If you never have to borrow money for any purchase in your lifetime, your credit score still matters. By avoiding buying a house you aren't necessarily avoiding the need for a good credit score. If you rent from a property management company, chances are they check you credit score or at least your credit history. After all, no landlord wants to rent property to someone who doesn't pay their bills on time. If you don't have a credit score or credit history for your landlord to use, you might have to have a co-signer for your lease or rental agreement. These days, even some individuals who rent out property check the credit scores of potential new renters.

Credit scores are also used by some insurance companies to determine your auto and renter's insurance rates, and even utility companies, cell phone providers, etc. consider your credit score before deciding if you are eligible to open an account with them. If your credit score isn't very good, you might have to pay a large deposit to open a new account.

Clearly your credit score is important in determining a lot of things in life, not just if you qualify for a new credit card.

Do you check your credit score regularly? What steps have you taken to improve your credit score?

Photo courtesy of: Simon Cunningham


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16 thoughts on “What is a Credit Score? (And Why You Should Care)

  1. Honestly, we didn't use a credit card before BUT until we know the advantages and disadvantages of using a credit card my hubs decided to apply for it. I'm pretty sure that we are responsible enough to have our own cc.

    1. Kayla

      Post author

      I'm glad you didn't use a CC when you didn't fully understand the pros and cons. In my opinion, credit cards are fine to use as long as you use them properly.

  2. We use our credit card for everything. I like to say I'm not concerned about my credit score. We've always got good rates for our mortgage and that's the only debt we carry and we're planning to pay it off in the next few years. But, I'm worried about damaging our credit score by churning cards, so maybe I'm not that indifferent afterall.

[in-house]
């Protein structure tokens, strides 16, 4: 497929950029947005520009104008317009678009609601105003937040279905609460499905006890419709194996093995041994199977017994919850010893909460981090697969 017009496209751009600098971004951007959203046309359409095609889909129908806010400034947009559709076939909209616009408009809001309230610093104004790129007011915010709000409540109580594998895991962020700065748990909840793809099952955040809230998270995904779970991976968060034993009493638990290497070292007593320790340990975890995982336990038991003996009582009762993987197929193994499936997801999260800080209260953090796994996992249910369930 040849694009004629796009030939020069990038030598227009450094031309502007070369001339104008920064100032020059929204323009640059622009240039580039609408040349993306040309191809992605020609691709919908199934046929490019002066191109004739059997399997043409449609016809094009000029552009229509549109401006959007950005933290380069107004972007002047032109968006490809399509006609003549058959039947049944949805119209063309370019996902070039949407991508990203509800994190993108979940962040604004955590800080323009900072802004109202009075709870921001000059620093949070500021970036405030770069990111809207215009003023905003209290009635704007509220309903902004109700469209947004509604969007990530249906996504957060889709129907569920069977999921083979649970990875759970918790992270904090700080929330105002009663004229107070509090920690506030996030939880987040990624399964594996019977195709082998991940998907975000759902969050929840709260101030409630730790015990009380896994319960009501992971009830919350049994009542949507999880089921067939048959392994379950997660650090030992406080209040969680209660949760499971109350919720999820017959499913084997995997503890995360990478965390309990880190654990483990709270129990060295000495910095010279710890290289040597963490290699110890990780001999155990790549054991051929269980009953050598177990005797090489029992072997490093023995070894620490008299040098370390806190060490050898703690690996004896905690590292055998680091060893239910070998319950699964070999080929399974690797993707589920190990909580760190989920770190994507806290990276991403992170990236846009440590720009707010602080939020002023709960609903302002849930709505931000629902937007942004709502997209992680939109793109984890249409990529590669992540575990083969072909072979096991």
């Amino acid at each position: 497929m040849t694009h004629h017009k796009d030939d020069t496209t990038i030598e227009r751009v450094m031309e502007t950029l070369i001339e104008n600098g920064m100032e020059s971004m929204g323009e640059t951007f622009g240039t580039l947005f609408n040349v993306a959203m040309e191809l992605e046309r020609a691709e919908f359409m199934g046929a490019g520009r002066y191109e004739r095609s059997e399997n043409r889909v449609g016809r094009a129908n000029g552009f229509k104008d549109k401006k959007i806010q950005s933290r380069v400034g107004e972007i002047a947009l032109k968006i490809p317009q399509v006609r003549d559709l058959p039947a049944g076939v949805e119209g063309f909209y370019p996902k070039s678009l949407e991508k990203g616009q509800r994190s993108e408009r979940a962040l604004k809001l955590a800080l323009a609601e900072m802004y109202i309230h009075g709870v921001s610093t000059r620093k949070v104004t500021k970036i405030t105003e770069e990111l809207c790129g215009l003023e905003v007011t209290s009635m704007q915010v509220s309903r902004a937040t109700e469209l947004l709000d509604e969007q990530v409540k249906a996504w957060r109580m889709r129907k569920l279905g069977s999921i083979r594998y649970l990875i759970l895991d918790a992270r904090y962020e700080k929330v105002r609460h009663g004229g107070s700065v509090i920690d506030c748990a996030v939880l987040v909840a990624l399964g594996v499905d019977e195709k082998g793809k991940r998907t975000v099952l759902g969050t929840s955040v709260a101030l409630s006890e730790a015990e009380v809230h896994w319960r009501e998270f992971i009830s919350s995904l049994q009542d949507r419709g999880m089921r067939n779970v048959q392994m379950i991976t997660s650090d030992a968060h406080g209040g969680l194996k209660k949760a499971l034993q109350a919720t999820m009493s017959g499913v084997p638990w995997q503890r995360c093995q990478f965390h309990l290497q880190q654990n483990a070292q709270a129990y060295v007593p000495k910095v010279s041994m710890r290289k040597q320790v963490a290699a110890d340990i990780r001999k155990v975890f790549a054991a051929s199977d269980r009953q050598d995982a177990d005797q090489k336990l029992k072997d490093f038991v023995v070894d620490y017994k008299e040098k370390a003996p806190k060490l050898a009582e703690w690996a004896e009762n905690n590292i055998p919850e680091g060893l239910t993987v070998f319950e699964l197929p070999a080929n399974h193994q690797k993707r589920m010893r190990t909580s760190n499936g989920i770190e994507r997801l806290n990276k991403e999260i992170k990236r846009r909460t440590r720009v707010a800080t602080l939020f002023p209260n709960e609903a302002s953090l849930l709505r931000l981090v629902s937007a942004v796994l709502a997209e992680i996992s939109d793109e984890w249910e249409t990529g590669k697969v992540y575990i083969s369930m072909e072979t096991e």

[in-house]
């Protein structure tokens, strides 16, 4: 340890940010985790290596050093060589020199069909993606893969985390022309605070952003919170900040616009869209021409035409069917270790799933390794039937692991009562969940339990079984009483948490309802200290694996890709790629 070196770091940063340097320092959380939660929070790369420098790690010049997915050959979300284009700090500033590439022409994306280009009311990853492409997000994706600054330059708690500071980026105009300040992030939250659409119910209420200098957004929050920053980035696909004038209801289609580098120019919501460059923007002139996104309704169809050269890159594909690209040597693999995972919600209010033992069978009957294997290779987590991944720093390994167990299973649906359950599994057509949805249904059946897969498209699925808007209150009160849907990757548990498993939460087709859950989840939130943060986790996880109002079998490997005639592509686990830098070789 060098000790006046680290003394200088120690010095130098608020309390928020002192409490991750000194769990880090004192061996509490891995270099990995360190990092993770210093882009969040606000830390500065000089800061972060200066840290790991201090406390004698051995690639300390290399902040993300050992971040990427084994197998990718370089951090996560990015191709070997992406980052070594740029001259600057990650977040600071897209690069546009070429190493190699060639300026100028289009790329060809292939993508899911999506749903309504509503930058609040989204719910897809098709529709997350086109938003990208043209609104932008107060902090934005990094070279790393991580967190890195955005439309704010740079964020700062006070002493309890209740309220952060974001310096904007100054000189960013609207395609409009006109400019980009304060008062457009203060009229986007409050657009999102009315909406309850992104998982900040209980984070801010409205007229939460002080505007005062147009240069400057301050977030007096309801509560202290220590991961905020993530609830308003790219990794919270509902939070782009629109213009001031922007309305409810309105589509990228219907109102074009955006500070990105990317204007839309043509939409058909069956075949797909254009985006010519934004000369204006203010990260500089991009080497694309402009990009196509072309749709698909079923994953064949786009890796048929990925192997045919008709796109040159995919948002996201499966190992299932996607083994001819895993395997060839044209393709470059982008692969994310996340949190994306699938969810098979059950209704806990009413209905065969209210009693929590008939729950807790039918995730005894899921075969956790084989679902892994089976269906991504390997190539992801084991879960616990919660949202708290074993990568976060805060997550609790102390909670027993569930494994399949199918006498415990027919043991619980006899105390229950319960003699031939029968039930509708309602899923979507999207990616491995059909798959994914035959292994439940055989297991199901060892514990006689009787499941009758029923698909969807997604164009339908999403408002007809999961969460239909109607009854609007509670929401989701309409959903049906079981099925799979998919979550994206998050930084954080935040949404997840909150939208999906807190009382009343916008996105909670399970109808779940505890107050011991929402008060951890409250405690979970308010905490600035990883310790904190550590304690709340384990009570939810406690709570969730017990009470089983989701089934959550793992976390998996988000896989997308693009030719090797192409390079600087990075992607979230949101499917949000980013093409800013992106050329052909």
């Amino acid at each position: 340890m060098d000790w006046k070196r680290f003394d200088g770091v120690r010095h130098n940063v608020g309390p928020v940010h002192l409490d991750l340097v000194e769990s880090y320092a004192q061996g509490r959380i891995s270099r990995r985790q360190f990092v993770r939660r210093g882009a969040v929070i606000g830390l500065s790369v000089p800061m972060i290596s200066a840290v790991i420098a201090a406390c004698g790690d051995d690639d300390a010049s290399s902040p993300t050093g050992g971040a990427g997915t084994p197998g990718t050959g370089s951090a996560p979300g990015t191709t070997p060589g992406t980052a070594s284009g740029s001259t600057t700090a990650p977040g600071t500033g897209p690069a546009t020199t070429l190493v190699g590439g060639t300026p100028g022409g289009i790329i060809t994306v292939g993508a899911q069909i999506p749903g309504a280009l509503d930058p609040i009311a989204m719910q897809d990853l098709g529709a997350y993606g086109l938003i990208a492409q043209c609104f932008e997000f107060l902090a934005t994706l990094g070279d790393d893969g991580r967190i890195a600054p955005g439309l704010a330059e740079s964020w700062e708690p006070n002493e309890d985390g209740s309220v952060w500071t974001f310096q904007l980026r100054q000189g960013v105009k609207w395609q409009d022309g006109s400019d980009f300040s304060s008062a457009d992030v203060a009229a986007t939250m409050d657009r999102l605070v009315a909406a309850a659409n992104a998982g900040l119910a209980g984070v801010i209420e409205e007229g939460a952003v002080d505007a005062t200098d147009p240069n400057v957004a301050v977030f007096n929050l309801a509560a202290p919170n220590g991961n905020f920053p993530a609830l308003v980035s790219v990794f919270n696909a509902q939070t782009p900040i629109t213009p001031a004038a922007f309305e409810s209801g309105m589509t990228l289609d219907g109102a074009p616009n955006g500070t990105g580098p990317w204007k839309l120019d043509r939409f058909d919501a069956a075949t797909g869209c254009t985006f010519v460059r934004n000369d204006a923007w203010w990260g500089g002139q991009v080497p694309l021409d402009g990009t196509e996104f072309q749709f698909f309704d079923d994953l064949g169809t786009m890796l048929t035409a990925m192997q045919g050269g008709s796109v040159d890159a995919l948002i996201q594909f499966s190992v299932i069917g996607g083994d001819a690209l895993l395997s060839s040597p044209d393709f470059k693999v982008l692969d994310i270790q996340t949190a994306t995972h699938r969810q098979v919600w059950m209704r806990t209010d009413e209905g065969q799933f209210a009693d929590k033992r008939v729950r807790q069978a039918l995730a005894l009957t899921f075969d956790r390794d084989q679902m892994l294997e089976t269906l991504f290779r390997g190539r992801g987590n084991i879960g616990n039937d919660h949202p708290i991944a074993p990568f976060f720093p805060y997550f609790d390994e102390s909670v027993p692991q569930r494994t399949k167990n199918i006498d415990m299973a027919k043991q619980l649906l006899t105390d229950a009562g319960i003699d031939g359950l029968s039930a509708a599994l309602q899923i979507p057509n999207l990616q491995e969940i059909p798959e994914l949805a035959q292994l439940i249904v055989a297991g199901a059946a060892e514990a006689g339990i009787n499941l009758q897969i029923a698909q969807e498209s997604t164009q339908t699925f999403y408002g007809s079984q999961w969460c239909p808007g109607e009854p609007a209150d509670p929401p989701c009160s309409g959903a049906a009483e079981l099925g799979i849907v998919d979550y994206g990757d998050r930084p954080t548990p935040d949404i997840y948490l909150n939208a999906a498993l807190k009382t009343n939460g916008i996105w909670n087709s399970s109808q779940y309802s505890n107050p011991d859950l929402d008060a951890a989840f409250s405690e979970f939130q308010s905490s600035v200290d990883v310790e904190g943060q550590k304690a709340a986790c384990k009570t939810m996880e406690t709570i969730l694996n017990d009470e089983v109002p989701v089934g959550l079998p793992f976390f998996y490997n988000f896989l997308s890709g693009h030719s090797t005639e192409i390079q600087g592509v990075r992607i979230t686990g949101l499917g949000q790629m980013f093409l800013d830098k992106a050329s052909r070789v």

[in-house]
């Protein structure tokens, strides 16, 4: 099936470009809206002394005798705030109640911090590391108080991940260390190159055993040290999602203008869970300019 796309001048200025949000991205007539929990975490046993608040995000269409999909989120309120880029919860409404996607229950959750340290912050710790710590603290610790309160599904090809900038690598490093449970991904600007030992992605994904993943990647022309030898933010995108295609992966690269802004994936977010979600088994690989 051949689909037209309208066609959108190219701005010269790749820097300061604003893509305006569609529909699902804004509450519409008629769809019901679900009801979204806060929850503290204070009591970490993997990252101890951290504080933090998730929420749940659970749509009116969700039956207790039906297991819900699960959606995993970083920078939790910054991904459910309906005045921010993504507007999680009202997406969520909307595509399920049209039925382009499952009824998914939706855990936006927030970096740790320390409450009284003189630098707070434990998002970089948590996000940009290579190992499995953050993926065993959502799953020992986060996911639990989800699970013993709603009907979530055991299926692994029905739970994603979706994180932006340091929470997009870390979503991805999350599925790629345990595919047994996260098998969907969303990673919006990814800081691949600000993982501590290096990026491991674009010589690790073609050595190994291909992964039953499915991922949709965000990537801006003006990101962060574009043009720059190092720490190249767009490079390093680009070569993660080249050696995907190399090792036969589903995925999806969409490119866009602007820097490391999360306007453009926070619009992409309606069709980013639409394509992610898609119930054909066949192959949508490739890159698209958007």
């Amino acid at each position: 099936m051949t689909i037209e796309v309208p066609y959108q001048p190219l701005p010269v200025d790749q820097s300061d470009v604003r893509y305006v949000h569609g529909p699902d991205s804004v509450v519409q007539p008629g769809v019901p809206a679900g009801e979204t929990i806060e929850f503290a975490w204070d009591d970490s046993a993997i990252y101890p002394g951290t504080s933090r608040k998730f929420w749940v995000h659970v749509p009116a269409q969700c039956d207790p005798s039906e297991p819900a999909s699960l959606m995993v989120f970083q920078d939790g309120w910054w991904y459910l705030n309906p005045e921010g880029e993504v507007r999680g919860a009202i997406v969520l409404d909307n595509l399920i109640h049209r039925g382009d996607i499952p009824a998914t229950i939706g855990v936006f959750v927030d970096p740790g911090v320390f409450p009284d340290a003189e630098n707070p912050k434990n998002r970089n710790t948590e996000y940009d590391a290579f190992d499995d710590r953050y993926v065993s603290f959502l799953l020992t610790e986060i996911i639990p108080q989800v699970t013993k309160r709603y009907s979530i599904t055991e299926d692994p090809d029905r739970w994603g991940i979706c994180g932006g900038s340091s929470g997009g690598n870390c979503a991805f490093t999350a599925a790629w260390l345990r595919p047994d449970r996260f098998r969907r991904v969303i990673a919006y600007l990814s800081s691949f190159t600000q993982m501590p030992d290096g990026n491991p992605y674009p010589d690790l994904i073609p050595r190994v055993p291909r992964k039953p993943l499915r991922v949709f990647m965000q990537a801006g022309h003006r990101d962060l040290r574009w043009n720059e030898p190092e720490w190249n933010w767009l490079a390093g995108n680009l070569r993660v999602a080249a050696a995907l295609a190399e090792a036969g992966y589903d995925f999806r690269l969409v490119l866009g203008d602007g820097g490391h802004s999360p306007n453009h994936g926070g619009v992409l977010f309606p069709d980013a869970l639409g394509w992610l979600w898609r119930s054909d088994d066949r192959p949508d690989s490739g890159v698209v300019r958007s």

1. Kayla

      Post author

      I don't churn cards, but I know some PF bloggers who do say that it actually hasn't had much of an effect on their score at all, or if it has it hasn't been negative (suprisingly).

    1. Kayla

      Post author

      I check my score and my history regularly too Michelle. This helps me to watch for identity theft too.

  3. I agree that credit scores are important, and I was no aware of that when I started using credit cards in college. It wasn't until I left college with a low budget busted score that I learned about how important good credit was. I don't hate credit cards, and only have one, and your right the key is to be responsible with the credit entrusted to you.

    1. Kayla

      Post author

      I knew about credit scores, but proceeded to destroy mine anyhow. Now I've learned my lesson and am working to build it back up.

  4. I'm working on saving for a down payment for my first home now. I always thought I was great with my credit cards (I always pay my balance in full, never missed a payment, and I've never had any debt) but I'd never been told that part of your score was how much of your credit you were using.

    Now I'm shaping up to make sure I'm only using 15-20% of my available credit.

    There's so much great info in this post I'll definitely be bookmarking it for the future! Thanks!

  5. Last year, whilst trying to buy a house (I've now bought it, despite all the drama involved!) I realised just how important a credit score is.
    I didn't have a bad score, but it wasn't great. My mortgage broker applied for mortgages that were designed for much better credit scores, I was declined, and my score went downhill rapidly. I had to rebuild my credit score quickly.
    It turns out that it's really important to have all of your accounts registered to your one voting address (in the UK, anyway)- and once I sorted that out, my score improved by 10% in a few days. That made all the difference, and I got accepted for a mortgage. Since then I've kept a much closer eye on my personal finances, and my credit score. You live and learn!

    1. Kayla

      Post author

      Yes, I didn't fully realize how important my credit score was either until I was applying for my mortgage back in 2012. Turns out it matters a lot more than you might think.